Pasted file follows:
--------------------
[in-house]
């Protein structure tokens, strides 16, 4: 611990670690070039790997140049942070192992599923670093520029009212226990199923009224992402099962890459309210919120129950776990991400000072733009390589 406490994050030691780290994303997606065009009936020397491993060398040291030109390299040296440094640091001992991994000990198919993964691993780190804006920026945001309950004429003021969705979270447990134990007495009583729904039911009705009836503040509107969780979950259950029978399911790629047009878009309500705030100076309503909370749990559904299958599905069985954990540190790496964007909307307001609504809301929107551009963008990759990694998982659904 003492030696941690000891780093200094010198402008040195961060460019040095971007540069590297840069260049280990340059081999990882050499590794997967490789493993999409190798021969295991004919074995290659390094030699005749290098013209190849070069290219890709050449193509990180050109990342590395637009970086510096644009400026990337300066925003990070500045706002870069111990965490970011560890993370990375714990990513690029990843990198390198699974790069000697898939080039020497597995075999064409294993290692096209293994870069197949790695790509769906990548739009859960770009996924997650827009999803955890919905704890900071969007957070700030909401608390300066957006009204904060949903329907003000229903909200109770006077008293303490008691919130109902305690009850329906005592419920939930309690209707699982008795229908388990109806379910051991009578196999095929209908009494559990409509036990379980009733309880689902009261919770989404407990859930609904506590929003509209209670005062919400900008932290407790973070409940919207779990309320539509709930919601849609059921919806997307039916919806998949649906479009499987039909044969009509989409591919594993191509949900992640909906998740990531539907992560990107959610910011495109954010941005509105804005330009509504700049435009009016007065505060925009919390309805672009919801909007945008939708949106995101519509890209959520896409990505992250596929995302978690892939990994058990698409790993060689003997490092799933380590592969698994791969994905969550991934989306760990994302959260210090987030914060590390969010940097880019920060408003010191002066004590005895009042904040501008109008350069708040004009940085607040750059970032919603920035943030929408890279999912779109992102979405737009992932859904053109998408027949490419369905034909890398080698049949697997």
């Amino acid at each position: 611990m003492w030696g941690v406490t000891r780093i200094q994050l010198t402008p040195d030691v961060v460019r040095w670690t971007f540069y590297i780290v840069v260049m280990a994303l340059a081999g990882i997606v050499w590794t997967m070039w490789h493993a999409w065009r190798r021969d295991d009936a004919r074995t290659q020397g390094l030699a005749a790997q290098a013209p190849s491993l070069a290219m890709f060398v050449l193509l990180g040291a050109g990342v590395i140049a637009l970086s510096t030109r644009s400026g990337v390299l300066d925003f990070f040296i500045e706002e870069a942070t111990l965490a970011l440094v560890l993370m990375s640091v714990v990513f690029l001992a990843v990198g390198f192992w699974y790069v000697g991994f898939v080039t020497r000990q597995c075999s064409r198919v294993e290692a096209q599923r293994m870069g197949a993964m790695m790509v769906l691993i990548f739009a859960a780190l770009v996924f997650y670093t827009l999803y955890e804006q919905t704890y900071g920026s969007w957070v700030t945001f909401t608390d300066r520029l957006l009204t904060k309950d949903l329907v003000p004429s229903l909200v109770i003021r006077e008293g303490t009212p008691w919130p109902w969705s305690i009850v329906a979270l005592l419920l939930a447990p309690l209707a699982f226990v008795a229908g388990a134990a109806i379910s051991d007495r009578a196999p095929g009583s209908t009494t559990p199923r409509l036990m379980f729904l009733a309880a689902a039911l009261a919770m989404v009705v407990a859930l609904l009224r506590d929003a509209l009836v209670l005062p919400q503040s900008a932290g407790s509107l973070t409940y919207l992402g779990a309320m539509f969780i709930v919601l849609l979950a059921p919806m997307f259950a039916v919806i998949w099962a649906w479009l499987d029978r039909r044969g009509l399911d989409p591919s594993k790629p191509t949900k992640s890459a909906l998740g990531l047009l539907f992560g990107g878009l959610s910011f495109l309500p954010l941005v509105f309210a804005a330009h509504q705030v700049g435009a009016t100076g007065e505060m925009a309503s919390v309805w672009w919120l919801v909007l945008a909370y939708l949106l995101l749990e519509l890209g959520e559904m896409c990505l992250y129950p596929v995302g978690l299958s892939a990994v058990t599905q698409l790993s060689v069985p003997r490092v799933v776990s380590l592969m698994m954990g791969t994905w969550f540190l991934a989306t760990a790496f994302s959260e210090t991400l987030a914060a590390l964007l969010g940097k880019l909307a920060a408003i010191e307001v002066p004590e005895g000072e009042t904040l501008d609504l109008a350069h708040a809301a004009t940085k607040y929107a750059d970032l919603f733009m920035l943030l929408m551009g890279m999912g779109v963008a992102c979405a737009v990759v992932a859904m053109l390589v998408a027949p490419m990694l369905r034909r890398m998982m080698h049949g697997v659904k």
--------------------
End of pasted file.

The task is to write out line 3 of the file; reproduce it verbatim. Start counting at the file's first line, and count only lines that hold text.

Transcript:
């Amino acid at each position: 611990m003492w030696g941690v406490t000891r780093i200094q994050l010198t402008p040195d030691v961060v460019r040095w670690t971007f540069y590297i780290v840069v260049m280990a994303l340059a081999g990882i997606v050499w590794t997967m070039w490789h493993a999409w065009r190798r021969d295991d009936a004919r074995t290659q020397g390094l030699a005749a790997q290098a013209p190849s491993l070069a290219m890709f060398v050449l193509l990180g040291a050109g990342v590395i140049a637009l970086s510096t030109r644009s400026g990337v390299l300066d925003f990070f040296i500045e706002e870069a942070t111990l965490a970011l440094v560890l993370m990375s640091v714990v990513f690029l001992a990843v990198g390198f192992w699974y790069v000697g991994f898939v080039t020497r000990q597995c075999s064409r198919v294993e290692a096209q599923r293994m870069g197949a993964m790695m790509v769906l691993i990548f739009a859960a780190l770009v996924f997650y670093t827009l999803y955890e804006q919905t704890y900071g920026s969007w957070v700030t945001f909401t608390d300066r520029l957006l009204t904060k309950d949903l329907v003000p004429s229903l909200v109770i003021r006077e008293g303490t009212p008691w919130p109902w969705s305690i009850v329906a979270l005592l419920l939930a447990p309690l209707a699982f226990v008795a229908g388990a134990a109806i379910s051991d007495r009578a196999p095929g009583s209908t009494t559990p199923r409509l036990m379980f729904l009733a309880a689902a039911l009261a919770m989404v009705v407990a859930l609904l009224r506590d929003a509209l009836v209670l005062p919400q503040s900008a932290g407790s509107l973070t409940y919207l992402g779990a309320m539509f969780i709930v919601l849609l979950a059921p919806m997307f259950a039916v919806i998949w099962a649906w479009l499987d029978r039909r044969g009509l399911d989409p591919s594993k790629p191509t949900k992640s890459a909906l998740g990531l047009l539907f992560g990107g878009l959610s910011f495109l309500p954010l941005v509105f309210a804005a330009h509504q705030v700049g435009a009016t100076g007065e505060m925009a309503s919390v309805w672009w919120l919801v909007l945008a909370y939708l949106l995101l749990e519509l890209g959520e559904m896409c990505l992250y129950p596929v995302g978690l299958s892939a990994v058990t599905q698409l790993s060689v069985p003997r490092v799933v776990s380590l592969m698994m954990g791969t994905w969550f540190l991934a989306t760990a790496f994302s959260e210090t991400l987030a914060a590390l964007l969010g940097k880019l909307a920060a408003i010191e307001v002066p004590e005895g000072e009042t904040l501008d609504l109008a350069h708040a809301a004009t940085k607040y929107a750059d970032l919603f733009m920035l943030l929408m551009g890279m999912g779109v963008a992102c979405a737009v990759v992932a859904m053109l390589v998408a027949p490419m990694l369905r034909r890398m998982m080698h049949g697997v659904k």